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Nurse Beth MSN

Med Surg, Tele, ICU, Ortho

Hi! Nice to meet you! I love helping new nurses in all my various roles. I work in a hospital in Staff Development, and am a blogger and author.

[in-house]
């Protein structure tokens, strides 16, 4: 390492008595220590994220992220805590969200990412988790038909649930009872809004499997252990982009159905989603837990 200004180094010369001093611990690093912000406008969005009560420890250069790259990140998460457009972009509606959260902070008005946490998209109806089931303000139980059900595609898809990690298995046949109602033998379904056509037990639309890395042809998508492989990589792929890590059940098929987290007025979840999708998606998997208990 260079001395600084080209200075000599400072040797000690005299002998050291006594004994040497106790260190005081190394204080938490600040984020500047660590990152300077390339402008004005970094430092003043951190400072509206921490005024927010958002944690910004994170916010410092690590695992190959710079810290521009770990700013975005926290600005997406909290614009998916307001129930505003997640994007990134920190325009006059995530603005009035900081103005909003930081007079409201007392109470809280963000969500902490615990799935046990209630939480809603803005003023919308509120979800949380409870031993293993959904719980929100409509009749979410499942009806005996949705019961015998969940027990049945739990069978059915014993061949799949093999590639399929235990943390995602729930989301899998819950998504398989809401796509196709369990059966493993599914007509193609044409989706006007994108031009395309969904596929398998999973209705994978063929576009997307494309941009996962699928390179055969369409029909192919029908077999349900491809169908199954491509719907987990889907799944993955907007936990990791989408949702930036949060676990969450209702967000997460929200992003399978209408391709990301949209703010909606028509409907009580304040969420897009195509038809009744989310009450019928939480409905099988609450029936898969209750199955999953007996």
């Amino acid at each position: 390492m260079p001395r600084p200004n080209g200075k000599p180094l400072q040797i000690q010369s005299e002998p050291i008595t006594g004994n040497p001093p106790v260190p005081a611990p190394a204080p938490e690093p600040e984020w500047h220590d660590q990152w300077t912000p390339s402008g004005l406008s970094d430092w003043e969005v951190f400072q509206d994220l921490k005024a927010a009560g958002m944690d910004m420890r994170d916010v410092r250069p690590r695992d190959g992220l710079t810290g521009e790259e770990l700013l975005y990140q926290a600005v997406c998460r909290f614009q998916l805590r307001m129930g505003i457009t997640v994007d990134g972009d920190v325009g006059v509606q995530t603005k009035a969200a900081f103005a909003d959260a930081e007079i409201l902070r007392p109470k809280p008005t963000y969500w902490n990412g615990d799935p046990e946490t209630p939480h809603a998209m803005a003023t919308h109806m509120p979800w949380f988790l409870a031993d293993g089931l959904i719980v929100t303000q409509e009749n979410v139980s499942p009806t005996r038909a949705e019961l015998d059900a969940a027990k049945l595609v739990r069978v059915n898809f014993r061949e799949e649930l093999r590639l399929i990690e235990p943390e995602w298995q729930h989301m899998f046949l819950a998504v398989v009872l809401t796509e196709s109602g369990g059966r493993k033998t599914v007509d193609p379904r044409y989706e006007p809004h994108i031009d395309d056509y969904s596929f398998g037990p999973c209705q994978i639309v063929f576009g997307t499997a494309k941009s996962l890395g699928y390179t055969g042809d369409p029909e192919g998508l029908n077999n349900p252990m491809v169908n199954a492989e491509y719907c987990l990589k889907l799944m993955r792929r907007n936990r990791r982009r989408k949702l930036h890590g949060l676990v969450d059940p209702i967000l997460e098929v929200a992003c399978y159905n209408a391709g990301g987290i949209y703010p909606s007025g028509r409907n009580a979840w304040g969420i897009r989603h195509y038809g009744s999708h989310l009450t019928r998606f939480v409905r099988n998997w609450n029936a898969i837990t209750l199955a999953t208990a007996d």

Content by Nurse Beth

  1. Nurse Beth

    The Stigma of Men in Nursing